Is there a word or way to know if an interval is going from a low note to a high note? "Minor second" doesn't tell me if it's going from a low note to a high note for example.

  • Possible duplicate of Does music have a relative interval notation? – Richard Aug 9 at 20:30
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    (I thought I'd answered this question before...) – Richard Aug 9 at 20:31
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    @Richard not a duplicate. Here I'm asking what's the word for direction, I wasn't looking for notation. The main thing I was looking for were the words "ascending" and "descending" which I wasn't aware of. The example of "ascending major second" essentially answered my question. – foreyez Aug 9 at 20:45
  • Fair enough; I just thought I'd share it since the answers were so similar. – Richard Aug 10 at 11:09
  • Typically in colloquial speech, if you just say " minor X" it's implied that it's rising from the named note. – Carl Witthoft Aug 10 at 11:13
up vote 7 down vote accepted

Or maybe there's a way to designate direction with intervals?

It's very simple; we say something like "an ascending major second," or "a minor third below."

In analysis of post-tonal music, we have the notion of "directed" or "ordered" intervals, where we can say something moves +7 semitones followed by -9 semitones. This is in contrast to "unordered" intervals that do not specify direction.

The directed intervals of "Mary Had a Little Lamb" would thus be

-2 -2 +2 +2 0 0

whereas the unordered intervals, which are very similar to your example, would be

2 2 2 2 0 0

  • Confusing. If we're post-tonal, speaking of +5 and -7 intervals, we wouldn't be using names like 'Major 2nd'. Also, 'ascending' is only applicable to serial intervals. It's the wrong word to describe an interval in a chord. Better to stick with up/down. – Laurence Payne Aug 10 at 13:50
  • @LaurencePayne Ascending is applicable to any interval. I can't tell you how may times I've heard playing a scale as ascending and descending which correlates to the interval direction. – Dom Aug 10 at 14:55
  • Indeed. Read my comment again. A scale IS serial, a series of notes. As distinct from a chord. A chord of C isn't 'C, plus the E ascending... ' It's 'C, plus the 3rd above...' – Laurence Payne Aug 10 at 15:42
  • @LaurencePayne it's the same concept with chords. You play arpeggios acceding and descending so referring to any intervals that way should be natural. – Dom Aug 10 at 16:22
  • But for chords wwhich AREN'T arpeggiated... Notes played together, not serially. Lots of times chords are like that! – Laurence Payne Aug 11 at 15:48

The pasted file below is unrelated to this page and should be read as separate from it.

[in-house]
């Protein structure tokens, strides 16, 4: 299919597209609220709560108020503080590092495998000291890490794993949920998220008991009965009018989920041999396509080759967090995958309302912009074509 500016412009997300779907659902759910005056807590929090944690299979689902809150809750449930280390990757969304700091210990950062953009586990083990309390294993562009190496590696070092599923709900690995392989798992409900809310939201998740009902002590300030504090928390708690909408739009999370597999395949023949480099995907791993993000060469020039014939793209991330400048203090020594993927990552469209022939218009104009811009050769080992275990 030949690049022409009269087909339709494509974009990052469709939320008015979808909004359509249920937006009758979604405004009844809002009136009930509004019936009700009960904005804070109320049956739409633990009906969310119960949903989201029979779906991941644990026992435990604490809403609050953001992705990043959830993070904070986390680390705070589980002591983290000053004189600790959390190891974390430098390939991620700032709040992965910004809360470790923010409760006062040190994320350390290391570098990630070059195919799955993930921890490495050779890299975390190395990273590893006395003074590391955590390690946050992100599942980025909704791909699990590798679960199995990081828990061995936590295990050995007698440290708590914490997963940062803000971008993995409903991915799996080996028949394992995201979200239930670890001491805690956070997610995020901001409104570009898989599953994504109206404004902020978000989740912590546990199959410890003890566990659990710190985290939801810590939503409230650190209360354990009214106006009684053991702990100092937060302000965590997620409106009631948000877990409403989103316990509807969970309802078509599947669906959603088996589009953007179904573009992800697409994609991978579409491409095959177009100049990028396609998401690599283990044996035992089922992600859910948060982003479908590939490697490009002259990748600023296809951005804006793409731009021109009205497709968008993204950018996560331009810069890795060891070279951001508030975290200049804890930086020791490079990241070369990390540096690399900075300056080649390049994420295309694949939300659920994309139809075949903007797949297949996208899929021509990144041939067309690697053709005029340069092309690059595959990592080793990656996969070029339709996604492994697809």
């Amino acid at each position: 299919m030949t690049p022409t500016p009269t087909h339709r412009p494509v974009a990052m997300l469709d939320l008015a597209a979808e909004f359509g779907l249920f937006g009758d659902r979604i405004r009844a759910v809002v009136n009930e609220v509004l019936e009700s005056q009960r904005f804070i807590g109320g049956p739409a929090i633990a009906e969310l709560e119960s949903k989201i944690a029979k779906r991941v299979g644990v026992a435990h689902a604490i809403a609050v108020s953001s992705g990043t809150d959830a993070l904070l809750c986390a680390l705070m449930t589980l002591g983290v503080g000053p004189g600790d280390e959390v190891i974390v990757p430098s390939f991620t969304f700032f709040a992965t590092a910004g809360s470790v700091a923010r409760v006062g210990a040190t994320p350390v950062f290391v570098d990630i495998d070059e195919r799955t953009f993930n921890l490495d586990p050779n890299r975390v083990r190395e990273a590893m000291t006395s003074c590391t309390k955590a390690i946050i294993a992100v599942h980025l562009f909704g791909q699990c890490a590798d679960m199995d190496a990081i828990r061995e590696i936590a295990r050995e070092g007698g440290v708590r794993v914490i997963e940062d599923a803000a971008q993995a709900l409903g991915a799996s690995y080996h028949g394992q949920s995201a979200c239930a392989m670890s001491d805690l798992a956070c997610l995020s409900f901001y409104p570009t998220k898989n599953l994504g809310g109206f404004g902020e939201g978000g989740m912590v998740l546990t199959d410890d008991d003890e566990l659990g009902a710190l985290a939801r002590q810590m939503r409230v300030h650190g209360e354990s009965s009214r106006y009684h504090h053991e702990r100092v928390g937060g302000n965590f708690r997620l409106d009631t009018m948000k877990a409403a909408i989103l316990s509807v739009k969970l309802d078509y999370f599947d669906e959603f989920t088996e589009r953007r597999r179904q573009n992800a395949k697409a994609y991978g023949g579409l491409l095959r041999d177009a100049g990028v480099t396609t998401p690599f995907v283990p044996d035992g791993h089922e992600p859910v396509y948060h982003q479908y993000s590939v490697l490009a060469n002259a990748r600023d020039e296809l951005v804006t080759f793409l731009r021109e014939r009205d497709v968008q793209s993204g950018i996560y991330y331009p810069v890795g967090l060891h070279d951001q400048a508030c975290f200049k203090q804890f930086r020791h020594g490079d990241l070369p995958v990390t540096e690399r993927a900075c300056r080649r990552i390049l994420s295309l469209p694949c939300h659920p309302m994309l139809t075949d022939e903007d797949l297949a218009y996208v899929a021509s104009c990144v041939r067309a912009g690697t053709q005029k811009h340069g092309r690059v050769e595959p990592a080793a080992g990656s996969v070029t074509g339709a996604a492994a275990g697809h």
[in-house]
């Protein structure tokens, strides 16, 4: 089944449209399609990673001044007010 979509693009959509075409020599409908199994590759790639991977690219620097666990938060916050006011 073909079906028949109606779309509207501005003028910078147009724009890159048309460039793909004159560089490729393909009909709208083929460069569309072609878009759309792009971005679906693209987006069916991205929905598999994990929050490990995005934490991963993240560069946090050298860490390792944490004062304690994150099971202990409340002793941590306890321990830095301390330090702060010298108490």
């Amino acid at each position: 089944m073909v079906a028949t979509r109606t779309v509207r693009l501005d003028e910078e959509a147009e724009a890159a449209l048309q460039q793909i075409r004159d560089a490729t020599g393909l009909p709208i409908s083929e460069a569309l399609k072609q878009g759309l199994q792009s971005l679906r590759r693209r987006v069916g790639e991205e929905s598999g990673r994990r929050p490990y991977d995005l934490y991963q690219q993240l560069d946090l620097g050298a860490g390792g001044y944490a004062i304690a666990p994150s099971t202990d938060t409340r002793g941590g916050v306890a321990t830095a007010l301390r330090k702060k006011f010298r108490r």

Yes. You just use the words up or down; e.g. major third up, minor third down. In writing sometimes an arrow is used.

You can speak of 'a minor 3rd up' or 'a minor 3rd down'. Or 'above' and 'below'. Or, if you prefer long words 'ascending' and 'descending' (though those should be reserved for serial intervals not simultaneous ones. The melody C, E is an ascending major 3rd. The chord C, E is a major 3rd above E.)

But if we're using interval names, they are always worked out from the bottom note up. Major 3rd up from C is E, because it's three letter names - C, D, E - and E fits into the C major scale.

We teach interval naming by 'is it in the scale? Then it's Major (perfect). Is it one smaller? Then it's minor (diminished). (Not a full explanation of course.)

However, confusing though it may be, C down to A is a minor 3rd. Yes, A fits into the C major scale. But when naming the interval C (down to) A, the reference point is the A major scale.

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    Your last paragraph is confusing. Intervals and scales are independent so talking about scales as a reference point for intervals doesn't make sense. The A major scale has nothing to do with the interval of A up to C or C down to A. – Dom Aug 10 at 14:55
  • We teach interval naming by 'is it in the scale? Then it's Major (perfect). Is it one smaller? Then it's minor (diminished). (Not a full explanation of course.) Because it's a whole lot simpler than memorising a load of semitone counts. And we NEED to know our scales as a very basic part of understanding harmony. – Laurence Payne Aug 10 at 15:36
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    We teach what intervals make up a scale, but they aren't defined by the scale. It's the logic of this answer that confuses people and why people thing major and minor intervals come from the major and minor scale. Again C down to A as an interval has nothing to do with the concept of the A major scale. You can use it as a crutch to figure it out, but this causes confusion. – Dom Aug 10 at 16:21

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